With the number of server virtualisation projects increasing, iSCSI SANs just may be the killer app in storage, according to Larry Cormier, vice president of marketing for LeftHand Networks.
LeftHand has ridden high on a booming iSCSI SAN market, which rocketed last year and is expected to grow from $950m in 2007 to $4.4bn in 2012. The vendor has strategic agreements with the key names in virtualisation – VMware, Citrix and Microsoft -- and expects further momentum from VMware's desktop virtualisation push, which provides technology allowing individual workstations without local storage to be served with virtual machines and applications from the SAN in the data centre.
SearchStorageUK caught up with Cormier in London last week to discuss iSCSI, Fibre Channel over Ethernet and the current economic situation.
SearchStorageUK: How is the economic slowdown affecting the market for storage?
Cormier: We have not seen the economy affect storage purchasing so far. It may take longer for people to make buying decisions, but they're still buying and that's down to the rate of growth of data, which is still gathering pace. If anything, difficult economic times make iSCSI more attractive with its ability to reuse infrastructure and its lower cost per gig.
SearchStorageUK: What effect is server virtualisation having on iSCSI SANs?
Cormier: iSCSI is the killer app in storage as server virtualisation takes off. As people roll it out to a production environment, they need shared storage and iSCSI is easier and cheaper to install and maintain than Fibre Channel. It has to do with where the initiator lies and how it allows you to map volumes to the machine directly as opposed to mapping to the server. Because of this, the connection moves with machine.
In 2006, 80 percent of our sales were driven by Microsoft applications and 20 percent were driven by server virtualisation. That number has now flipped and we see more of our sales being driven by server virtualisation.
SearchStorageUK: What type of play do you expect from desktop virtualisation?
Next we will see desktop virtualisation which will be driven by operational and security efficiencies in sectors such as call centre and healthcare where they are not so much knowledge workers but transactional in the nature of their work. That will further drive the virtualised architecture through the IT stack -- and we can supply the storage virtualisation and multi-spindle striping needed for such an environment.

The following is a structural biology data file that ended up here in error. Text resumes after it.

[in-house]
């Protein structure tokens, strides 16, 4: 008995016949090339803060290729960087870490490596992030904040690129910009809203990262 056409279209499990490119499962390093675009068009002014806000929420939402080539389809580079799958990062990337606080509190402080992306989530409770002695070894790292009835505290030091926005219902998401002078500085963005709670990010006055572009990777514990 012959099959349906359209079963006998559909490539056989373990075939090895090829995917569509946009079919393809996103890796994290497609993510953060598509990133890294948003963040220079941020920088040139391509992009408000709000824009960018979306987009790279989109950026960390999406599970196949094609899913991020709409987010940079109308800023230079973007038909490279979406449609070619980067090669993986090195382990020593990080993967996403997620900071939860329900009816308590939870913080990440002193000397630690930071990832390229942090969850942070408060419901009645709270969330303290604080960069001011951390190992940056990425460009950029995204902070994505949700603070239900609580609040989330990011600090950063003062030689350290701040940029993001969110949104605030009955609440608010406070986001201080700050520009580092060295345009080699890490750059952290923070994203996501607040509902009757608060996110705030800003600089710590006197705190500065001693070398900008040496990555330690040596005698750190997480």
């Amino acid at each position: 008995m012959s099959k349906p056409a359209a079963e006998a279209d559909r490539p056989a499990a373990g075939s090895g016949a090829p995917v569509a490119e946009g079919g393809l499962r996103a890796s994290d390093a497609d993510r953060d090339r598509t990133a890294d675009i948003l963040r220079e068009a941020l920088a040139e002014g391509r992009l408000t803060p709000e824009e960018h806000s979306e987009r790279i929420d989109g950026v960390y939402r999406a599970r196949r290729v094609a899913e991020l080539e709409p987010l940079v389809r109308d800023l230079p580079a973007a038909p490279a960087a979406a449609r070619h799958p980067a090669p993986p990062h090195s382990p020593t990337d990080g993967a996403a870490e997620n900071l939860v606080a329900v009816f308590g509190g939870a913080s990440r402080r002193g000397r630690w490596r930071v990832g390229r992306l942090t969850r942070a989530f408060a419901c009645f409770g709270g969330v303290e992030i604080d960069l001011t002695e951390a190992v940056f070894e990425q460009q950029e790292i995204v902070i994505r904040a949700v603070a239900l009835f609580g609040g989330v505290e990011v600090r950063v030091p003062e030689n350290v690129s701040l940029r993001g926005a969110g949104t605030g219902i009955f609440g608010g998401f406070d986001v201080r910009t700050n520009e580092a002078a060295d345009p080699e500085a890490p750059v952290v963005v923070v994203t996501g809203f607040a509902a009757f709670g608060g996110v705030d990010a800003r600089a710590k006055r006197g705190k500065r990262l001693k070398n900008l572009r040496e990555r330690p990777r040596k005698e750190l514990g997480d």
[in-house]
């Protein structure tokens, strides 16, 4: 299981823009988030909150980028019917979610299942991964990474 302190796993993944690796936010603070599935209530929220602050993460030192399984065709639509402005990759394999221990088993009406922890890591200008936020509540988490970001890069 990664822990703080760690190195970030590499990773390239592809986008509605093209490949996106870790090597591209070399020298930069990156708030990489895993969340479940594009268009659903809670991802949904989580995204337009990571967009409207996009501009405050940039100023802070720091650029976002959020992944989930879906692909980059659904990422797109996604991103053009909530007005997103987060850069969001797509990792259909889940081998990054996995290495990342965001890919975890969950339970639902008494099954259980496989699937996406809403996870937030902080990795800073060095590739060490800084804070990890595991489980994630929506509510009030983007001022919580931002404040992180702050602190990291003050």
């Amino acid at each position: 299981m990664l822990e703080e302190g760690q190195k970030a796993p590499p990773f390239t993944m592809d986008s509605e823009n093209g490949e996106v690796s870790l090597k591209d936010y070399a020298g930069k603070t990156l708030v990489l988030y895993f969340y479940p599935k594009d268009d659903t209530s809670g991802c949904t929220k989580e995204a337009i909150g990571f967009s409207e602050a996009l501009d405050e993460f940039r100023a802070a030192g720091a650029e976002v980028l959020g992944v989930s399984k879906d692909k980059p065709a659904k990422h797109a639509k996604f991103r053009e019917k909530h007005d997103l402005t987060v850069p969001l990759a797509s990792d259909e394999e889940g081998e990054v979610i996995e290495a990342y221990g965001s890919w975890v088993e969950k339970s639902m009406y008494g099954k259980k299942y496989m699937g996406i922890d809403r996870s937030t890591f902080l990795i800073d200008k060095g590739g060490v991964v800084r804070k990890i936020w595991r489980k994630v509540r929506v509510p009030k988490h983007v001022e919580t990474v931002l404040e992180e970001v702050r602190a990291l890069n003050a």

SearchStorageUK: How do you view the market prospects for Fibre Channel over Ethernet?
Cormier: FCoE is a move by Fibre Channel vendors to protect their installed base. It's a way to add Fibre Channel disks and arrays and not have to put in more Fibre Channel switches. It's a recognition that they are blocked architecturally. Fibre Channel may be going up to 10 gig but Ethernet goes way beyond that. It will make things more of a battleground, and I foresee that coming 12 months out. But we don't really see it as a threat.
Right now iSCSI has carved out a niche, but FCoE will give the Fibre Channel guys a more effective wide area option. But there are lots of issues with Fibre Channel in a server virtualisation environment. Everything is dynamic in that world and with failover and failback between ESX machines, you need virtual storage underneath and that's hard to do in Fibre Channel in which apps are mapped to volumes and LUNs. It was a 'set it and forget it' technology, which was a good thing then, but doesn't work so well in virtualised environments.
FCoE is perhaps a natural choice for linking remote sites to the Fibre Channel fabric but even here server virtualisation is a growth area, with the ability to cut down many physical servers to a few. For the foreseeable future FCoE will be an option for those with large, transactional-oriented SANs, and frankly I don't think the iSCSI guys have any desire to get into that high-end world.